Directed by: John Michael McDonagh.
Written by: John Michael McDonagh.
Starring: Brendan Gleeson (Father James), Chris O'Dowd (Jack Brennan), Kelly Reilly (Fiona Lavelle), Aidan Gillen (Dr. Frank Harte), Dylan Moran (Michael Fitzgerald), Isaach De Bankolé (Simon), M. Emmet Walsh (The Writer), Marie-Josée Croze (Teresa), Domhnall Gleeson (Freddie Joyce), David Wilmot (Father Leary), Pat Shortt (Brendan Lynch), Gary Lydon (Inspector Stanton), Killian Scott (Milo Herlihy), Orla O'Rourke (Veronica Brennan).
Calvary opens with Father James (Brendan Gleeson), a priest in a small Irish coastal town sitting in a confessional, listening as one of his parishioners tells him about the repeated sexual abuse he suffered as a child at the hands of a priest. The mystery man then tells Father James about his plan to get revenge on the Catholic Church who allowed it to happen – he’s going to kill Father James in exactly one week – not because James is a bad priest, but because he’s a good one. Killing a bad priest would be too easy and wouldn’t mean anything. But killing a good priest – now that would send a message.
That is the setup for the move, but doesn’t really tell you much about how it is all going to play out. This isn’t a whodunit by any means – when James goes to see the Bishop, he says he knows who it was, although he doesn’t divulge that information. Nor does he go to the police – even though since the man wasn’t really confessing, and was talking about future actions, James would be well within his rights to do so and not break the vow of the confessional. James doesn’t even go to the man and try and talk him out of what he’s going to do. Instead, he spends the ensuing week tending to his flock – a flock that pretty much uniformly resents him, and wishes he would go away. They don’t even try to hide their sins – not from James nor from anyone else. In fact, most of them flaunt them to James to see if they can provoke a reaction out of him. From the man who may be beating his wife (Chris O’Dowd), to that wife (Oria O’Rourke) who is openly having an affair with an African immigrant (Issach De Bankole) who openly challenges James. To the bartender, bitter at his lot his life, and the young man in a bowtie that may be a budding psychopath, to the former pupil James visits in jail who definitely was one to the doctor, an open atheist, with a story to explain why. Then there’s the rich man, drinking his life away in his mansion after his wife and children left him – he made his money leading up the global financial crisis, which hit Ireland harder than most, and knows he won’t be punished for it. Even the local cop doesn’t hide his relationship with a cocky male prostitute. James’s daughter (Kelly Reilly) – he entered the priesthood after his wife died years before – is in town for a few days as she recovers from her latest suicide attempt. Almost all of them still attend Mass every Sunday – and then spend the rest of the week doing what they’re told not to. The only two people who seem kind to Father James are, not coincidentally, not Irish – an American writer (M. Emmett Walsh – nice to see him in a movie again, especially since I thought he had died), although he is planning on killing himself, and a French woman (Marie Josee Croze) who is kind to Father James after he gives the Last Rites to her husband.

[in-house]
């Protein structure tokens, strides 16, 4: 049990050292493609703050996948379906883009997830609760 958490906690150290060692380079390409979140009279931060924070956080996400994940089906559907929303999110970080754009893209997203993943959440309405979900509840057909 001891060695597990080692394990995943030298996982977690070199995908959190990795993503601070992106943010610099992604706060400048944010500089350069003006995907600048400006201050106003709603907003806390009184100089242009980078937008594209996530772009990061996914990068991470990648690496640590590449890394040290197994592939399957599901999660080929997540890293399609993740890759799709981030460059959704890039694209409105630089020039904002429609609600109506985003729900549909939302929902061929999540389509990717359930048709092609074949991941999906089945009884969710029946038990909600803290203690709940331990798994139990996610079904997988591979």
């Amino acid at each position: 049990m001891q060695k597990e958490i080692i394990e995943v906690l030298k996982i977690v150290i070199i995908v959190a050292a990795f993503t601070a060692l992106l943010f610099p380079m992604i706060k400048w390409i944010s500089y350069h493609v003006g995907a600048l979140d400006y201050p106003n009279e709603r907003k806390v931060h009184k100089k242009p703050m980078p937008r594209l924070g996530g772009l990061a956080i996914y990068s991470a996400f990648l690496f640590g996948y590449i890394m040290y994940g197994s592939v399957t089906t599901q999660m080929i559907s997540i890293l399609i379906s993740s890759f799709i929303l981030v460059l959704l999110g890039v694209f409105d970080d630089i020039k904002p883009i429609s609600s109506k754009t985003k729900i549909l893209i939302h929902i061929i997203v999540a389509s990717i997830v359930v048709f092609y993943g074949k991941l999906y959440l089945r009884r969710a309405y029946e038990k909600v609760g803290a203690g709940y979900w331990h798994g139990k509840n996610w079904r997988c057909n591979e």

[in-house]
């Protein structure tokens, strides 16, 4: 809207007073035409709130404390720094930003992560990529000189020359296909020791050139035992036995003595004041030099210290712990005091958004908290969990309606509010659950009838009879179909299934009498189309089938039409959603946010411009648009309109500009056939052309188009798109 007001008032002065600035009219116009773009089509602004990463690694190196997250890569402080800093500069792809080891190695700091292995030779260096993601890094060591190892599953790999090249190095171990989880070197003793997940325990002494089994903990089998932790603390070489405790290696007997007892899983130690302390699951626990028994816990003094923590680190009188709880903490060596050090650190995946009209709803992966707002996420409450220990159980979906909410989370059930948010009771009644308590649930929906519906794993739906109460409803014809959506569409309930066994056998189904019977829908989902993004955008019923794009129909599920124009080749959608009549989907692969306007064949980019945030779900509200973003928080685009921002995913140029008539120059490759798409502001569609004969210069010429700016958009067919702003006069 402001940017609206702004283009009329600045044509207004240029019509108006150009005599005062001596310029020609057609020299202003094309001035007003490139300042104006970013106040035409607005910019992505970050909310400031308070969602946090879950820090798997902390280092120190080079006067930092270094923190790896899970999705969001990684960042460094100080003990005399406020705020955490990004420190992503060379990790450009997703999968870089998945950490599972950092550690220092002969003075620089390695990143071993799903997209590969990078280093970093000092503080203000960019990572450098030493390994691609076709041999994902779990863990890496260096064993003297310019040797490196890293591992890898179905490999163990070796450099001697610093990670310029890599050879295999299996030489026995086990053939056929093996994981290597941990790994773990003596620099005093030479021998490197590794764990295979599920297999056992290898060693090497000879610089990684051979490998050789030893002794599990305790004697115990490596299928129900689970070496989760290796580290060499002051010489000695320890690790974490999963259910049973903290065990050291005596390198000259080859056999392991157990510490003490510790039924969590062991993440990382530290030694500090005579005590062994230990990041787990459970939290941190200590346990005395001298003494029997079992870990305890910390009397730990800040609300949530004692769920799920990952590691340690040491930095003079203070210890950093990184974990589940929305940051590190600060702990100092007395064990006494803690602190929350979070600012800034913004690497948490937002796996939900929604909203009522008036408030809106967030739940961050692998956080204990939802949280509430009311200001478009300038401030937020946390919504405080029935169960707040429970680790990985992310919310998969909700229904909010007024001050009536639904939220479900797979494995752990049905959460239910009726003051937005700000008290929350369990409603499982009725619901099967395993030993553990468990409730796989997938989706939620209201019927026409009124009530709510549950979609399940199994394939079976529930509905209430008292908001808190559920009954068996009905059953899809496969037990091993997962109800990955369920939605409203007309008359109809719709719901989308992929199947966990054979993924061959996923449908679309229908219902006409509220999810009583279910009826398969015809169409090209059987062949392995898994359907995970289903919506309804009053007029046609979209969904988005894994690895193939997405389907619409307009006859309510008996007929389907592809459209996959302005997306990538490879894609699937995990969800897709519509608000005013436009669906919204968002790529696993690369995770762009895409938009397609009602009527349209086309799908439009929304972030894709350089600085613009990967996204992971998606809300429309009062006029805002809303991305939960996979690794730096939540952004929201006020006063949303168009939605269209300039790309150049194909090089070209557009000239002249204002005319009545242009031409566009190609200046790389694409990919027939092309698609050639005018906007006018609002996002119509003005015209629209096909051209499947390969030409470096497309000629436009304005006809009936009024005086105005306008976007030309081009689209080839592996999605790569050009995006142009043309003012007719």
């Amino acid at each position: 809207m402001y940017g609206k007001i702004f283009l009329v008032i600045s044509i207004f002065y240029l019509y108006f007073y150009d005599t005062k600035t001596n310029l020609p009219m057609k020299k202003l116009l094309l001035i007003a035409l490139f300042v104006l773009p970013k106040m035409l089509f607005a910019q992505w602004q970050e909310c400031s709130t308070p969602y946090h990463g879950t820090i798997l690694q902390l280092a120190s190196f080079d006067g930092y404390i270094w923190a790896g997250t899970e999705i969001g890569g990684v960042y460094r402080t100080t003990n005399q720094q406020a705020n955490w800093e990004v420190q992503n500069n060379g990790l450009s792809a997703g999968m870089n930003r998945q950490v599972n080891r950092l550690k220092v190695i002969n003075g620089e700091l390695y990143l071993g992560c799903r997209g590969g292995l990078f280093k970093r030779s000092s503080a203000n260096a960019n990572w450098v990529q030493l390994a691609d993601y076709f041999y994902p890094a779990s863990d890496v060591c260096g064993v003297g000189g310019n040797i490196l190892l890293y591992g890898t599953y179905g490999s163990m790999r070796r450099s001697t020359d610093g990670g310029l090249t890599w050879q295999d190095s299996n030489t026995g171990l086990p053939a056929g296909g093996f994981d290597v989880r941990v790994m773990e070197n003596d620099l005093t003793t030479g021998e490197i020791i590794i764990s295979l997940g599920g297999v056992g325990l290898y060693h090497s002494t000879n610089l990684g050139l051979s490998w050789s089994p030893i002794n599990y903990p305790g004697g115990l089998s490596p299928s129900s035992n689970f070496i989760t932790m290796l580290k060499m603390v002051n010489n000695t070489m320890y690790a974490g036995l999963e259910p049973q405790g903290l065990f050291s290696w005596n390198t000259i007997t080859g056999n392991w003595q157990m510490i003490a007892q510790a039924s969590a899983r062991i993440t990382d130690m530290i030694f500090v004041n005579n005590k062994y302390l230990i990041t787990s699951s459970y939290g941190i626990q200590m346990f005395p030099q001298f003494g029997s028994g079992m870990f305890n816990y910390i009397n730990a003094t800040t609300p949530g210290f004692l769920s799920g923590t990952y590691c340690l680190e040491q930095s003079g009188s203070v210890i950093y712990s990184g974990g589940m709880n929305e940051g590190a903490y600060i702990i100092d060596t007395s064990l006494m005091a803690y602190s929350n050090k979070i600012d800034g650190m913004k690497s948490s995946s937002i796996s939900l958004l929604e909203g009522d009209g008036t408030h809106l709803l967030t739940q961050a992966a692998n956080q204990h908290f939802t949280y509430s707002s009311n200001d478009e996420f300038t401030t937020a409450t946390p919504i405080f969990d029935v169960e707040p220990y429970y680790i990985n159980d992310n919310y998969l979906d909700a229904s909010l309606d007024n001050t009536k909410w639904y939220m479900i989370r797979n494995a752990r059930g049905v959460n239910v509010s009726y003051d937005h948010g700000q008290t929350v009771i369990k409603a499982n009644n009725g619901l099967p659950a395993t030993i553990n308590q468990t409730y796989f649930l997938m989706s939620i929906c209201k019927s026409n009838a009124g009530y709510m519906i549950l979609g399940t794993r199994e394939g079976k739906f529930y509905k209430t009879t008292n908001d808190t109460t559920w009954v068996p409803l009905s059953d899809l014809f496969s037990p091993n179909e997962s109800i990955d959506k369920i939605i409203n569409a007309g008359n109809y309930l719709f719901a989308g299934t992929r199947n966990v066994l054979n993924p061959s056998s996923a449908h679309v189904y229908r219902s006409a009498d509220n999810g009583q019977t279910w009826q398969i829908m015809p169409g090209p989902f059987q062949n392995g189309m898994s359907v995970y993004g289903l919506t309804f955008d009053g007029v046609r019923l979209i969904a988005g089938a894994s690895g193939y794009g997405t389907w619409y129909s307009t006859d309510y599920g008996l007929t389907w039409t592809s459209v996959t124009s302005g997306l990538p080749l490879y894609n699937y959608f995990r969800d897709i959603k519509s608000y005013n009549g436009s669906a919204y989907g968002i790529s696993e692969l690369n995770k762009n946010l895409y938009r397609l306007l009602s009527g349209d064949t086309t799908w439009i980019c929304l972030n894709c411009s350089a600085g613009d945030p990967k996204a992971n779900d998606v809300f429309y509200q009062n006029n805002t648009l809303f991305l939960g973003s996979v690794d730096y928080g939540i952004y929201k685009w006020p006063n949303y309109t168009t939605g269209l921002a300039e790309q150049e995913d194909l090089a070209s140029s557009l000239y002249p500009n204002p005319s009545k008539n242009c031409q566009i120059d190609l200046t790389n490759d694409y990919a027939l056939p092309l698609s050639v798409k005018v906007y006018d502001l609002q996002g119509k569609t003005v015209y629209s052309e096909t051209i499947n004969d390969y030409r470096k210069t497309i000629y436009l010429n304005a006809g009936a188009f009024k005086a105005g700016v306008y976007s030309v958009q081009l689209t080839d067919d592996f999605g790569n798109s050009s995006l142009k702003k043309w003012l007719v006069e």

The movie was written and directed by John Michael McDonagh – whose roots as a playwright show in the movie, which is essentially made up of a series of verbal two-handers between James and the various people in town. Yet, Calvary is not just a photographed play – the landscapes are beautiful, and evoke the Irish films of John Ford – although McDonagh is not romanticizing Ireland like Ford did. It would be easy to say that Calvary is another Christ tale – where Father James stands in for Jesus, willing to sacrifice himself to redeem the sins of his flock. But that wouldn’t quite be accurate either – because James knows full well that his death wouldn’t help redeem anyone. His death would both more meaningless than Jesus’, since it won’t redeem anyone, but the personal sacrifice even greater since he’s going willingly anyway.
Gleeson is terrific in the movie, giving a performance of tremendous empathy that finds notes of humor throughout the darkness of the movie. He also starred in McDonagh’s first film – The Guard – and his brother, Martin McDonagh’s, first film In Bruges, and has proven to be a key collaborator for the brothers. It is a great enough performance to help overcome some of the dialogue in the film – which is a little too on the nose at times – and the fact that I think McDonagh has bitten off a little more than he can chew in one movie – not all of his risks payoff, and he piles it on a little thick at times.
Still Calvary is a fine film – beautiful, well-acted by the entire ensemble, and for the most part well written. Like The Guard, I don’t think it’s a great film. But it’s good enough to make me believe that McDonagh will make a great one eventually.